OSCEOLA, AR (KAIT) - The owner of Louis George Motor Company in Osceola told Region 8 News Saturday he plans to stay in business, esven after he loses dealership status with Chrysler. In mid-May, the dealership was told by Chrysler that it was restructuring and 800 dealerships across the country would no longer be associated with the automaker.
"You know, they wouldn't give us any reason but our factory rep told me that our market was too small over here," said Danny George.
George said his father's company will sell late-model cars and trucks, antiques and make repairs. After June 9th, he will no longer sell new vehicles.
"They didn't see any future in it and they want the dealers with the big markets," said George.
George took the news personal. His father, Louis George, started the company in 1938. Back then, George said the country was infatuated with carriage cars and later, muscle cars.
The showroom with brand new Chrysler's displayed will be transformed into a vintage automobile experience. People can purchase antique vehicles from his display, or just look around for nostalgic purposes.
"We're going to put antique, 50's, 60's and 70 car sales in this building, and have some fun," said George. "We're going to stay in the almost new, like the programmed cars and stuff, and if a customer wants any brand, we're going to be able to get it for them. We've already got the connections."
According to George, people who once couldn't afford muscle cars now want to purchase new models such as the Dodge Challenger, Chevrolet Camaro or Ford Mustang, all vehicles with older looking body styles.
"Back in the 60's, we had more fun selling, racing, and that was the real fun of the car industry and then they got away from it because of the gas crisis and stuff. Now they're trying to come back with muscle cars and stuff, but they're not the same as they were in the 60's," said George.
George was interrupted 3 times during the interview with Region 8 News. Most people were calling in reference to the deals he's cutting with customers; however, other people were calling to offer condolences.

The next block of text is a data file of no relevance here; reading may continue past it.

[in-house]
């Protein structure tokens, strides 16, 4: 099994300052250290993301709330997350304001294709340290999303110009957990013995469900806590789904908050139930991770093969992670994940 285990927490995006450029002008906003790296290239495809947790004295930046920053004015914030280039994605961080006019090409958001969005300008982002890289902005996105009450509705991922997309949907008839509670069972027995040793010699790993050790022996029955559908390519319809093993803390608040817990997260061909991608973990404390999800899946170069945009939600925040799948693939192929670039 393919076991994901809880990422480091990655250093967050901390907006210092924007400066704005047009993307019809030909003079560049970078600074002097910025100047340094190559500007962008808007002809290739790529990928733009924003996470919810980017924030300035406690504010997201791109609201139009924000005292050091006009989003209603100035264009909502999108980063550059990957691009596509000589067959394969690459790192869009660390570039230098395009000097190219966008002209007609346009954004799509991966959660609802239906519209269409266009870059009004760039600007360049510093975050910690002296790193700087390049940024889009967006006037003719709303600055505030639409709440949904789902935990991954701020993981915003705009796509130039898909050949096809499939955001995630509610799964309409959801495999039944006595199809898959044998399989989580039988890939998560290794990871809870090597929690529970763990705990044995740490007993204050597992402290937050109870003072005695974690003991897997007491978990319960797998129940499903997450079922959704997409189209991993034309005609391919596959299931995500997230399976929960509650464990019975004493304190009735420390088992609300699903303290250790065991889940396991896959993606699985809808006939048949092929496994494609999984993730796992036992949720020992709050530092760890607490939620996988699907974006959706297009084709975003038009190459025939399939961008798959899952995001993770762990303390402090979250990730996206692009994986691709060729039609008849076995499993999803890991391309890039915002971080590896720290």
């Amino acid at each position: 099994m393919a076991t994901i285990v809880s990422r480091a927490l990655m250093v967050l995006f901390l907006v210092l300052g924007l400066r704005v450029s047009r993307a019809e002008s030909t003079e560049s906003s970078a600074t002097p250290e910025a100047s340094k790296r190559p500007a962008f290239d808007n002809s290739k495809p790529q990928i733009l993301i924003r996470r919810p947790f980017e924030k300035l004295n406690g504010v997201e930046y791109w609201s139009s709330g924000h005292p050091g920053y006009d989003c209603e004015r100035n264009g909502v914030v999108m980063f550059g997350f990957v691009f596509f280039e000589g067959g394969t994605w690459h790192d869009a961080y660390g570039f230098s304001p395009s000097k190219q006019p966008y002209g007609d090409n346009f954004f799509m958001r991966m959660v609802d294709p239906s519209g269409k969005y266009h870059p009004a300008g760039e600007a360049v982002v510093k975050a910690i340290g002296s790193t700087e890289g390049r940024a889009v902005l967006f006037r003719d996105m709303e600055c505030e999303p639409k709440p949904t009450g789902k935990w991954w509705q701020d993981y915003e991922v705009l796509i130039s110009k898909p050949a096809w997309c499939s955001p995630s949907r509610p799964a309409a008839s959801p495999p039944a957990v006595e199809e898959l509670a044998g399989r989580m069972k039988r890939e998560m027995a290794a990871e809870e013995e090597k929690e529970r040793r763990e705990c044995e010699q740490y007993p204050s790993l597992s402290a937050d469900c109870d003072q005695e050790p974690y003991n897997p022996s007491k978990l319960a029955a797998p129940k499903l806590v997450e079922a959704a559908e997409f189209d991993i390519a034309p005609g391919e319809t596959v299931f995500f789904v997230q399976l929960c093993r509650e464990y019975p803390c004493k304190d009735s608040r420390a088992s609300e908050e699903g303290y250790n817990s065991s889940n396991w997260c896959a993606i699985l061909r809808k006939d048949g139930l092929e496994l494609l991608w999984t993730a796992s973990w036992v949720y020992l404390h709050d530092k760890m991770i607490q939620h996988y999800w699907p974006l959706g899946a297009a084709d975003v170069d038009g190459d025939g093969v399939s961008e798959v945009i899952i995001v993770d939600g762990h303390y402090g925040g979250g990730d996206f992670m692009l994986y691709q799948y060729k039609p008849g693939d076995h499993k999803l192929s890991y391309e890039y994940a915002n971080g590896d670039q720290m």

"These cars sell, I mean, this Challenger is, you can't believe the people buying them and the calls you get on them," said George.
According to George, he's been selling vehicles non-stop since receiving the letter from Chrysler. In previous months, his business has been slow, selling only 10 vehicles per month.
"We'll do most of the sales on this stuff probably out of town. It'll probably be over the internet or something, but I've lived here all my life and I'm not going any place," said George. "You meet a lot of nice people and all of them have called us. They hate this situation. You know, we've got to go forward. My dad always told me not to cry over spilled milk so we're going forward."
George said he is keeping all 8 employees. He employs 5 full-time employees at his shop and 3 outside salesmen.
"I'm going to get the stress of the manufacturers and the finance companies off my back," said George.
Louis George Motor Company is 1 of 8 companies in Arkansas that have been dropped by Chrysler. George said he feels like he's been mistreated by Chrysler. The company has distinguished itself as one of the best in the auto business.
"We've had customers, and it makes you feel good, call and tell you that if we're not selling Chryslers, they're not buying another Chrysler," said George.
When asked if the bailout of Chrysler by the federal government should have been done, George said taxpayer money should not have been wasted on business. He said that money allowed Chrysler to pick and choose which dealerships to keep open.
"I don't think they ought to buy out Chrysler, General Motors or any of them. They ought to just let them stand on their own. Someone will buy them and take it over, and they shouldn't waste the taxpayers' money," said George. "Our government is changing the way everything does, and if people want to buy a vehicle they better buy them now while it's a buyer's market."
For now, Louis George Motor Company will sell the remaining Chrysler vehicles in stock. After that, George said he plans to enjoy the business he and his father loved.
"We've got about a dozen nice ones now and we're starting restoration on a couple more and we're going to buy some more and we're going to have the whole place full of them, and there won't be any late model cars here, it's going to be out on the highway," said George.
George said another selling point he'd like to make for future customers is donations. He said he'd like to raise $500 to $1,000 for St. Jude Hospital in Memphis. His father was part of the children's hospital before his death.
"We're going to let people come in and look and we're going to ask them to give a donation to St. Jude Hospital for looking," said George.